Lee Swislow and her “marry” band of gay lawyers are at it again.

After turning around mounting gay marriage loses – there was Hawaii and DOMA – with a stunning Massachusetts win in 2003, duplicating that success last year in Connecticut and offering a pledge to win over the four remaining New England states by 2012, you'd think GLAD was done. You'd be wrong.

In fact, the Swislow-led group is looking to collar portions of the federal DOMA.

Gay & Lesbian Advocates & Defenders (GLAD) announced their new challenge about three weeks ago. GLAD filed the suit on behalf of eight gay married couples and three surviving spouses from Massachusetts that have been denied benefits under DOMA.

Section 3 of the Defense of Marriage Act (DOMA), passed by Congress in 1996, defines marriage as a heterosexual union for the purposes of federal benefits.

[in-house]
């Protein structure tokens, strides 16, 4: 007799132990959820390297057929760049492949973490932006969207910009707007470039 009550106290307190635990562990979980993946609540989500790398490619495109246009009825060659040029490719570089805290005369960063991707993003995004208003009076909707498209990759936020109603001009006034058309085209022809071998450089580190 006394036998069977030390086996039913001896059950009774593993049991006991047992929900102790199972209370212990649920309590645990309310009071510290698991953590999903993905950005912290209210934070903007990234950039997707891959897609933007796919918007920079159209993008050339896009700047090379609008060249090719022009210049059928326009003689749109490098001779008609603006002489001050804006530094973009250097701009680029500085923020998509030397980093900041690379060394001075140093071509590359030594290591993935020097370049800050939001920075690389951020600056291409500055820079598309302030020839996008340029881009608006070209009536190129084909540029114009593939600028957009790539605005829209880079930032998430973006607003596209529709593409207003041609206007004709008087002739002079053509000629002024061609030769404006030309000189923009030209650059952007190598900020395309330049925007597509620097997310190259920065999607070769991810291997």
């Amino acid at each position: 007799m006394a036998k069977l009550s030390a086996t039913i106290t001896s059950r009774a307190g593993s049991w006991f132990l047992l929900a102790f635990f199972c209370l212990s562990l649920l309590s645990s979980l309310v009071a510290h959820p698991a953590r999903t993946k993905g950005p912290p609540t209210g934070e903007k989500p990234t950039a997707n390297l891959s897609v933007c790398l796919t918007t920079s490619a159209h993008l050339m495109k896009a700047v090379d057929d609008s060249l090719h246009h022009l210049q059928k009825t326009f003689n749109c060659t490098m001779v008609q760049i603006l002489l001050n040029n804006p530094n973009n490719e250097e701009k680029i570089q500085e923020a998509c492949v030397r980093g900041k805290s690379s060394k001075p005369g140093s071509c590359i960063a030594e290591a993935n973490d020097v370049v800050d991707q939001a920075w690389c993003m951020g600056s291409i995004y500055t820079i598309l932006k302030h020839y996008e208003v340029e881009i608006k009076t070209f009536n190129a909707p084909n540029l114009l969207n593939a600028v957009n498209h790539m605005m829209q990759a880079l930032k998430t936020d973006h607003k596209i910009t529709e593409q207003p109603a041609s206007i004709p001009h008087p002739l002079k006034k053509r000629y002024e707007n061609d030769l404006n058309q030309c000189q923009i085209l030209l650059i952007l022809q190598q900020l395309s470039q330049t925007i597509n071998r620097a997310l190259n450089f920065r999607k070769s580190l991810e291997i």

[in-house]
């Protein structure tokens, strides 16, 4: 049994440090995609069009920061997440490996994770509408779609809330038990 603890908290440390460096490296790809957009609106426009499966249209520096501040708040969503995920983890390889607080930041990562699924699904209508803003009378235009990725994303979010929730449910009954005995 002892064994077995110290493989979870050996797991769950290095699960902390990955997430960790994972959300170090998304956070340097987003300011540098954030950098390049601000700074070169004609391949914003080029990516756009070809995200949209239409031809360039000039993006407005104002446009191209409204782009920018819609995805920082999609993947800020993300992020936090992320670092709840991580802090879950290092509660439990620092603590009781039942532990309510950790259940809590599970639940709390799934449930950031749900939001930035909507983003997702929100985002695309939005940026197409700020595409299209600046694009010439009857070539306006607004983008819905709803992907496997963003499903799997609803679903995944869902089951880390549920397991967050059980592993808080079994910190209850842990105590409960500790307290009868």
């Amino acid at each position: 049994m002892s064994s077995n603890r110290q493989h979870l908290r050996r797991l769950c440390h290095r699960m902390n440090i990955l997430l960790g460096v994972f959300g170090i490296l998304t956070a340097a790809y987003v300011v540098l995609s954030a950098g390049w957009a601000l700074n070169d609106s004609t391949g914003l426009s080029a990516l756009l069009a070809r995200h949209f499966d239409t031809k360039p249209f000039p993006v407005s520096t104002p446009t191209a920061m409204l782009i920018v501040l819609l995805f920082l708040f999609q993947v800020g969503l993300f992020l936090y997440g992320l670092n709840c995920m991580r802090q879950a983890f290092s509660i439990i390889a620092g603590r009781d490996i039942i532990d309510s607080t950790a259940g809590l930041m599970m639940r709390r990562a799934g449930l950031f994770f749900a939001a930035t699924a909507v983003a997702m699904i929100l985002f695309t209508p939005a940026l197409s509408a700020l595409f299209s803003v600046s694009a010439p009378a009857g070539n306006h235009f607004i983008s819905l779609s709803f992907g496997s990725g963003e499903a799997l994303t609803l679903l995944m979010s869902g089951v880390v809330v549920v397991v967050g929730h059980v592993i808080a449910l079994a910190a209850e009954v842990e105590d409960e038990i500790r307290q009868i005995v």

“What we are targeting is the exclusion of legally married [gay and lesbian] couples of all federal rights, benefits and responsibilities – of which there are over 1100,” Swislow said recently while talking exclusively to OUTTAKEOnline.com CEO Charlotte Robinson.

Swislow said she believes it might take up to a year before the group gets its day in court, and added that the case was very winnable – even if it treks to the Supreme Court.

“[The section 3 DOMA challenge is] an equal protection case that we feel is right in the mainstream of sorts of legal theory and is a very winnable case,” Swislow said. “We don't know if we'll end up in the Supreme Court or not, it depends on what happens at the lower court level. But we think we have a case that could win with this Supreme Court and we think with any other Supreme Court.”

As for President Obama's silence on gay issues since inauguration, Swislow noted she was giving the president a year to show his true rainbow colors.

On the Net: More of this interview can be found at voices.OUTTAKEOnline.com.